In addition to the scientific research (and other tom-foolery) that I conduct here at Microsoft Research, in “my other life” I serve as the Editor-in-Chief of ACM’s Transactions on Computer-Human Interaction — more affectionately known as TOCHI to insiders, and which comprises the premiere archival journal of the field.
From time to time I spotlight particularly intriguing contributions that appear in the journal’s pages, and therefore to reward you, O devoted reader, I will be sharing those Editor’s Spotlights here as well.
Writing these up keeps me thoroughly acquainted with the contents of everything we publish in the journal, and also gives me the pleasure of some additional interaction with our contributors, one of whom characterized this Spotlight as:
“beautifully written. […] You’ve really captured the spirit of our work.”
He also reported that it put a smile on his face, but the truth is that it put an even bigger one on mine: I love sharing the most intriguing and provocative contributions that come across our pages.
Have a look, and I hope that you, too, will enjoy this glimpse of the wider world of human-computer interaction, a diverse and exciting field that often has profound implications for people’s everyday lives, shaped as they are by the emerging wonders of technology.
THE EDITOR’S SPOTLIGHT: TOCHI ISSUE 23:1
For the first article to highlight in the freshly-conceived Editor’s Spotlight, from TOCHI Issue 23:1 I selected a piece of work that strongly reminded me of the context of some of my own graduate research, which took place embedded in a neurosurgery department. In my case, our research team (consisting of both physicians and computer scientists) sought to improve the care of patients who were often referred to the university hospital with debilitating neurological conditions and extremely grave diagnoses.
When really strong human-computer interaction research collides with real-world problems like this, in my experience compelling clinical impact and rigorous research results are always hard-won but in the end they are well worth the above-and-beyond efforts required to make such interdisciplinary collaborations fly.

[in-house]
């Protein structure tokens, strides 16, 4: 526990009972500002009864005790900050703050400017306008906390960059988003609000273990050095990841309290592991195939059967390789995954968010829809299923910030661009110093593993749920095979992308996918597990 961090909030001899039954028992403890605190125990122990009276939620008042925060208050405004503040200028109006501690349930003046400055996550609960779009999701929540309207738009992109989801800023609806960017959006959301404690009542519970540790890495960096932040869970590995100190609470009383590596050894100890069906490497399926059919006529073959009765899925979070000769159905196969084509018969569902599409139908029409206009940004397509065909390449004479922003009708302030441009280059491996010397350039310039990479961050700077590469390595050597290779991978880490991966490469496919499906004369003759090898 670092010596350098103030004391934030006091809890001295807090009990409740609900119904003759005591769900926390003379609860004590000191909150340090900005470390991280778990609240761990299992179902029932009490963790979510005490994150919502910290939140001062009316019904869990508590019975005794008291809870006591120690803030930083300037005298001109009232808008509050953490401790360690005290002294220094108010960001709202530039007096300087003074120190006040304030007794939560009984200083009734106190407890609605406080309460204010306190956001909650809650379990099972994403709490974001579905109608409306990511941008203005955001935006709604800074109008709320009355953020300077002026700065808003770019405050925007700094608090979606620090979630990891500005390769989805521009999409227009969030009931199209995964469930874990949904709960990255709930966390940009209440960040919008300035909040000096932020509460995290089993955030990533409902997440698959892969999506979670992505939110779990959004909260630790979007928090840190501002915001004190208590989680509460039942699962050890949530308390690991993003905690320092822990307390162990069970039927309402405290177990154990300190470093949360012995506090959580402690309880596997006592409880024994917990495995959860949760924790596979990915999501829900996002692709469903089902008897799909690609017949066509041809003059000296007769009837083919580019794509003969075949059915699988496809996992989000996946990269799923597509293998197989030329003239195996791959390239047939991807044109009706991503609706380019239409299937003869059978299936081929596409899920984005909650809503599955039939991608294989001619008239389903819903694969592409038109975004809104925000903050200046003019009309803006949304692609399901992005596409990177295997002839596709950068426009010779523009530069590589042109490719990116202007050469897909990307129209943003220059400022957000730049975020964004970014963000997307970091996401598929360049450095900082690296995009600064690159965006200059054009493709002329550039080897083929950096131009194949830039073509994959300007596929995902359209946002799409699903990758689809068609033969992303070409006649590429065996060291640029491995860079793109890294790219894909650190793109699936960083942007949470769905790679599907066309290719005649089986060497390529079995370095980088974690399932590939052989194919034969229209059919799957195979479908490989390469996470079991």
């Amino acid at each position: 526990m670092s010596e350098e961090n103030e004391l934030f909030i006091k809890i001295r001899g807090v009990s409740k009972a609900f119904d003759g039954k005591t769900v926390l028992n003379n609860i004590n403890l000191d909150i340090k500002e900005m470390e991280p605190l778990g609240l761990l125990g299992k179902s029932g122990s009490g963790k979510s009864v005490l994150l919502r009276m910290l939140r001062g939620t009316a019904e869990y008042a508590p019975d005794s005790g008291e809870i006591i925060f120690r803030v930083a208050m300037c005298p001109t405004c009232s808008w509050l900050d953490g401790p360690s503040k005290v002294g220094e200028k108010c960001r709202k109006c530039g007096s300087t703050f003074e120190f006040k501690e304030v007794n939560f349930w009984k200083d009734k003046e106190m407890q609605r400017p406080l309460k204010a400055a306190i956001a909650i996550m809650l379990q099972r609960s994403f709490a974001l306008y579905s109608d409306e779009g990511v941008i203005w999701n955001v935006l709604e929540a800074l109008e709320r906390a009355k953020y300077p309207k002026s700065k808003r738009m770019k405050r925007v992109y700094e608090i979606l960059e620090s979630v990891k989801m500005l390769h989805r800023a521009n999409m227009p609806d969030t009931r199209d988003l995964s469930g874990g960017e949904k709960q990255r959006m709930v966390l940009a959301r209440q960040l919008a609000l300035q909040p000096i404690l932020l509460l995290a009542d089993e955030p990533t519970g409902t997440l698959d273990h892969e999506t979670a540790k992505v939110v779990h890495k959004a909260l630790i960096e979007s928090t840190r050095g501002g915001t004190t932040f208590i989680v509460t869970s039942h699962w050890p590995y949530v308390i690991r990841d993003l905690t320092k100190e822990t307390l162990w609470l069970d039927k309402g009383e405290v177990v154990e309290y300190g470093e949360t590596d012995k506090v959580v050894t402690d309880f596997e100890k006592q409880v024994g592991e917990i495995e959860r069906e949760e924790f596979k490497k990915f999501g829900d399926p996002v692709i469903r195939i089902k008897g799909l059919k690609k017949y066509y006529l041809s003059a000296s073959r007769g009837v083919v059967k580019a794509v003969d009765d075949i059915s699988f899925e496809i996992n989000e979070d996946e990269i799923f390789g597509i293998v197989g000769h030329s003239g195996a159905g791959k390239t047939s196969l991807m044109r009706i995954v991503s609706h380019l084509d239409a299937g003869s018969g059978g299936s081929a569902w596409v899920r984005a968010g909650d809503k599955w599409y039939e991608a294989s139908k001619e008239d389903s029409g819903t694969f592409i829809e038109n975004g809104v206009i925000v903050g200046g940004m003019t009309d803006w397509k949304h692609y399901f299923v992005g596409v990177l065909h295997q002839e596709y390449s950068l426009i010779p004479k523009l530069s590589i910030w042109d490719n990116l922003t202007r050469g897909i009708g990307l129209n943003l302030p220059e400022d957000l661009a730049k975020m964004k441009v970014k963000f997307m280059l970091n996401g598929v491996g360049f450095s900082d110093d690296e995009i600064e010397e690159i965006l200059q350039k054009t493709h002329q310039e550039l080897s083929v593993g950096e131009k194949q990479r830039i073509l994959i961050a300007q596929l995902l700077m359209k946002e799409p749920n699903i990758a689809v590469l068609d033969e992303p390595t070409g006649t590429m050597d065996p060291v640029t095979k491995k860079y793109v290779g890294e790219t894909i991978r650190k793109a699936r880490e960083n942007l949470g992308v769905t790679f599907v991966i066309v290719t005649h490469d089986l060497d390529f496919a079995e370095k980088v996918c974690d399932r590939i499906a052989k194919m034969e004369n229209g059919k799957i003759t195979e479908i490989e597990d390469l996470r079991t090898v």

And the following TOCHI Editor’s Spotlight paper, in my opinion, is an outstanding example of such a contribution.
IN THE SPOTLIGHT:
The diagnosis of cancer is serious business, yet in routine clinical practice pathologists still work on microscopes, with physical slides, because digital pathology runs up against many barriers—not the least of which are the navigational challenges raised by panning and zooming through huge (and I mean huge) image datasets on the order of multiple gigapixels. And that’s just for a single slide.
Few illustrations grace the article, but those that do—
They stop the reader cold.
The ruddy and well-formed cells of healthy tissue from a GI biopsy slowly give way to an ill-defined frontier of pathology, an ever-expanding redoubt for the malignant tissue lurking deep within. One cannot help but be struck by the subtext that these images represent the lives of patients that face a dire health crisis.
Only by finding, comparing, and contrasting this tissue to other cross-sections and slides—scanned at 400x magnification and a startling 100,000 dots per inch—can the pathologist arrive at a correct and accurate diagnosis as to the type and extent of the malignancy.
This article stands out because it puts into practice—and challenges—accepted design principles for the navigation of such gigapixel images, against the backdrop of real work by medical experts.
These are not laboratory studies that strive for some artificial measure of “ecological validity”—no, here the analyses take place in the context of the real work of pathologists (using archival cases) and yet the experimental evaluations are still rigorous and insightful. There is absolutely no question of validity and the stakes are clearly very high.
While the article focuses on digital pathology, the insights and perspectives it raises (not to mention the interesting image navigation and comparison tasks motivated by clinical needs) should inform, direct, and inspire many other efforts to improve interfaces for navigation through large visualizations and scientific data-sets.
Roy Ruddle, Thomas Rhys, Rebecca Randell, Phil Quirke, and Darren Treanor. 2016. The Design and Evaluation of Interfaces for Navigating Gigapixel Images in Digital Pathology. ACM Trans. Comput.-Hum. Interact. 23, 1, Article 5 (February 2015), 29 pages. DOI= http://dx.doi.org/10.1145/2834117
Original Source: http://tochi.acm.org/the-editors-spotlight-navigating-giga-pixel-images-in-digital-pathology/. I will update this post with the reference to the Spotlight as published in the journal when my editorial remarks appear in the ACM Digital Library.